Fresh Water + Alternating Current = Danger
Kevin Ritz lost his son Lucas to ESD in 1999, and he shared his story with Seaworthy in “A Preventable Dockside Tragedy” in October of 2009. Since his son’s death, Ritz has become a tireless investigator, educator, and campaigner dedicated to preventing similar tragedies. “ESD happens in fresh water where minute amounts of alternating current are present,” Ritz said.
What does “minute” mean exactly? Lethal amounts are measured in milliamps, or thousandths of an amp. When flowing directly through the human body, these tiny amounts of current interfere with the even smaller electrical potentials used by our nerves and muscles. Captain David Rifkin and James Shafer conducted extensive testing of all aspects of ESD for a Coast Guard study in 2008, including exposing themselves to low-level currents in fresh water. “Anything above 3 milliamps (mA) can be very painful,” Rifkin said. “If you had even 6 mA going through your body, you would be in agonizing pain.” Less than a third of the electricity used to light a 40-watt light bulb — 100 mA — passing directly through the heart is almost always fatal.
|Current Level||Probable Effect On Human Body|
|1 mA||Perception level. Slight tingling sensation. Still dangerous under certain conditions.|
|5 mA||Slight shock felt; not painful but disturbing. Average individual can let go. However, strong involuntary reactions to shocks in this range may lead to injuries.|
|6-16 mA||Painful shock, begin to lose muscular control. Commonly referred to as the freezing current or let-go range.|
|17-99 mA||Extreme pain, respiratory arrest, severe muscular contractions. Individual cannot let go of an electrified object. Death is possible.|
|100-2,000 mA||Ventricular fibrillation (uneven, uncoordinated pumping of heart). Muscular contraction and nerve damage begin to occur. Death is likely.|
|2,000+ mA||Cardiac arrest, internal organ damage, and severe burns. Death is probable.|
Why fresh water and not salt? Salt-water is anywhere from 50 to 1,000 times more conductive than fresh water. The conductivity of the human body when wet lies between the two, but is much closer to saltwater than fresh. In saltwater, the human body only slows electricity down, so most of it will go around a swimmer on its way back to ground unless the swimmer grabs hold of something — like a propeller or a swim ladder — that’s electrified. In fresh water, the current gets “stuck” trying to return to its source and generates voltage gradients that will take a shortcut through the human body. A voltage gradient of just 2 volts AC per foot in fresh water can deliver sufficient current to kill a swimmer who bridges it. Many areas on watersheds and rivers may be salty, brackish, or fresh depending upon rainfall or tidal movements. If you boat in these areas, treat the water as if it were fresh just to be on the safe side.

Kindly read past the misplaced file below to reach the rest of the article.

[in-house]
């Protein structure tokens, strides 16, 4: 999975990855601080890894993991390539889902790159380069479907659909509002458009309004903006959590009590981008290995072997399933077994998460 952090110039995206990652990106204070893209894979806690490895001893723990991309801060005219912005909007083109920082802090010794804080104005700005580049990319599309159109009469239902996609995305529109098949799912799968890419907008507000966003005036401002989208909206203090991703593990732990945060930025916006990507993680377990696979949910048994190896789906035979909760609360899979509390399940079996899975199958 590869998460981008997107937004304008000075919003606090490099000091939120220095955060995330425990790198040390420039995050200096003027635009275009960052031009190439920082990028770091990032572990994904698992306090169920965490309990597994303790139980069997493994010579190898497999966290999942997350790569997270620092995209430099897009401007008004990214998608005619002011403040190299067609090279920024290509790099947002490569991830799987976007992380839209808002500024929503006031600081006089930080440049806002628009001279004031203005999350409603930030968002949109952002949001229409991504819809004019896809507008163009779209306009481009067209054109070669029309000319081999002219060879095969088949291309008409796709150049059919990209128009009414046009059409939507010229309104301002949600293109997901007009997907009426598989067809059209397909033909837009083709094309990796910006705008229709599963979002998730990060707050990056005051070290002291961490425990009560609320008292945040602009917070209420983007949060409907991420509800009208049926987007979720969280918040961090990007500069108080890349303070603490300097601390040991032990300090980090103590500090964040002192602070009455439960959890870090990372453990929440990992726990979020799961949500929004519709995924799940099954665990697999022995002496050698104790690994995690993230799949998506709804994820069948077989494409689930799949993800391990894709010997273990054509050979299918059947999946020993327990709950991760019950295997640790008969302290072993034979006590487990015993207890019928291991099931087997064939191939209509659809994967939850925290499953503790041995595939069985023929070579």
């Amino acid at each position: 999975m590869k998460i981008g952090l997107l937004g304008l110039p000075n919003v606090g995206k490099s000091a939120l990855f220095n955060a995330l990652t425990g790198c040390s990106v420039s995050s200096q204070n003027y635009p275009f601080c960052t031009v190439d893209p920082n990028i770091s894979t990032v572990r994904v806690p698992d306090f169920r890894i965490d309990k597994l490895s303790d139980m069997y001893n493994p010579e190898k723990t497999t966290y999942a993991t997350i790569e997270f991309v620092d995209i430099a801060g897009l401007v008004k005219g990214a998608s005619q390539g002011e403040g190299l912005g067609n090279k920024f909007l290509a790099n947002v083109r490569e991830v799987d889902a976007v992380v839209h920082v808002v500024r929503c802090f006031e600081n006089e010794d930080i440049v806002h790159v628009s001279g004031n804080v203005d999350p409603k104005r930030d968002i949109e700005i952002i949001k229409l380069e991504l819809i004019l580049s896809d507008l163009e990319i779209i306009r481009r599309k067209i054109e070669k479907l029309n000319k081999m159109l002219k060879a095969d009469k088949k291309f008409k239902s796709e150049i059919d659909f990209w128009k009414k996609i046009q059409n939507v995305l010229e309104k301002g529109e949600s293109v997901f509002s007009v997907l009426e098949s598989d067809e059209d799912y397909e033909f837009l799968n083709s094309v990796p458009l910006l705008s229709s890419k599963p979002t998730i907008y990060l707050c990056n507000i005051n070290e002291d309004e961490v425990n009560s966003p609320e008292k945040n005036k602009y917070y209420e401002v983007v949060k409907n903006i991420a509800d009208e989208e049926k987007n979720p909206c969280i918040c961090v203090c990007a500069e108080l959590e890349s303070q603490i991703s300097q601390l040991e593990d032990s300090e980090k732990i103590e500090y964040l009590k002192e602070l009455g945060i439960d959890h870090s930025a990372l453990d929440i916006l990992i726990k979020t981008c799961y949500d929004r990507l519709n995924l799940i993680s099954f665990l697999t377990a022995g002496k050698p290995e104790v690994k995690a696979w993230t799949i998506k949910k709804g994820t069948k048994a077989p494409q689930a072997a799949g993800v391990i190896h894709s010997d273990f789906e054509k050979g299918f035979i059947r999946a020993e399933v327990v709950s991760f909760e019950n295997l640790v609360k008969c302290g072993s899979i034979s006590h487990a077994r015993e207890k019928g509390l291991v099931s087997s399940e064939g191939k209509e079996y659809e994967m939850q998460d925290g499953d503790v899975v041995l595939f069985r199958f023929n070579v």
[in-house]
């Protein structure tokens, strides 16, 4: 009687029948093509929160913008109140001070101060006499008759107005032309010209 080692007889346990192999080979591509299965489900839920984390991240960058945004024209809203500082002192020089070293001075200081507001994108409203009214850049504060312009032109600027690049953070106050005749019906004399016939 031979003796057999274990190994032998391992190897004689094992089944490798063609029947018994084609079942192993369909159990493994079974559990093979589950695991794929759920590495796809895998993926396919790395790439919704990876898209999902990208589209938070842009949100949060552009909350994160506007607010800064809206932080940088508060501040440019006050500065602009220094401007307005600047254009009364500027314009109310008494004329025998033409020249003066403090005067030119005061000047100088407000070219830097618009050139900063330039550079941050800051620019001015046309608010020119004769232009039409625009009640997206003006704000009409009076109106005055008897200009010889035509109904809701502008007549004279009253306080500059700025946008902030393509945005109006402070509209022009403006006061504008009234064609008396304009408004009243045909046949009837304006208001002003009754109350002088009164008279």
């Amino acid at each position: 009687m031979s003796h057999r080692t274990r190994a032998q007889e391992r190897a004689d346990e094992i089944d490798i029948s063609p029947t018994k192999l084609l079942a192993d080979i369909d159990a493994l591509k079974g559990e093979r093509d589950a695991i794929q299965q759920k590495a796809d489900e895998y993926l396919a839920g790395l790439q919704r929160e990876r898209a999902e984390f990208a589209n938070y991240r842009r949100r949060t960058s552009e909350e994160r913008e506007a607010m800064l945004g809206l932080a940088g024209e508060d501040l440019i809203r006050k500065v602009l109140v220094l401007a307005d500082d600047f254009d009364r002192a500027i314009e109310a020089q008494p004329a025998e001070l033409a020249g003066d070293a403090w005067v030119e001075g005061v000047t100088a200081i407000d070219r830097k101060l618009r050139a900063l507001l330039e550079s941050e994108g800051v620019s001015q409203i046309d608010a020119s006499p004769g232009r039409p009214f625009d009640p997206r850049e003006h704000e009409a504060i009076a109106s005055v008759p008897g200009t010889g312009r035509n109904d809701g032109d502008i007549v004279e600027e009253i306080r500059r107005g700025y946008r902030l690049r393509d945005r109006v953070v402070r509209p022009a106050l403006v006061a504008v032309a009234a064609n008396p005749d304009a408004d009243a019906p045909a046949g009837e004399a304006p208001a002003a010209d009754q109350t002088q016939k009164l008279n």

Why alternating current and not direct current (DC)? The cycling nature of alternating current disrupts the tiny electrical signals used by our nerves and muscles far more than the straight flow of electrons in direct current. “It would require about 6 to 8 volts DC per foot to be dangerous,” Rifkin said, or three to four times as much voltage gradient as with AC. “Regardless of the type of voltage, the larger the voltage, the larger the gradient over the same distance.” There have been no recorded ESD fatalities from 12-volt DC even in fresh water because there is less chance of the higher voltage gradient necessary developing with DC’s lower voltages.
How does that electricity get into the water in the first place? In a properly functioning electrical system, all of the 120-volt AC current that goes into the boat through the shore power cord returns to its source — the transformer ashore or on the dock where it originated. For any of that current to wind up in the water, three things have to occur.
- Electrical fault. Somewhere current must be escaping from the system and trying to find another path back to its source ashore.
- AC safety ground fault. The AC grounding system must be compromised so that stray current cannot easily return to ground through the ground safety wire. Any stray electricity then has only one path back to its source — through the water.
- No ground fault protection. Any current returning to its source through the water will create a slight but detectable difference between the amount of current traveling to the boat and returning from it through the shore power cables. Ground Fault Protection (GFP) devic
- es, like Ground Fault Circuit Interrupters (GFCIs) required in bathrooms ashore, are designed to detect differences measured in milliamps and to shut down the electricity within a fraction of a second. If the circuit does not have one, then electricity will continue to flow into th
If all of these conditions exist, then some or all of the boat’s underwater metals, such as the propeller, stern drive, or through-hull fittings, will be energized, and electricity will radiate out from these fittings into the water. If the boat is in saltwater, the current will dissipate without doing damage unless a diver grabs hold of the energized metal. In fresh water, 120-volt AC will set up a dangerous voltage gradient that will pass through any swimmer who bridges it.
Final Word Inspections does a thorough electrical inspection of every aspect of the docks electrical system. We have a floating electrical meter to detect any current bleeding into the water. This past 2018 we found 4 out of 6 dock around Lake Lanier with current in the water. There’s always a reason and it can be fixed by a qualified electrician.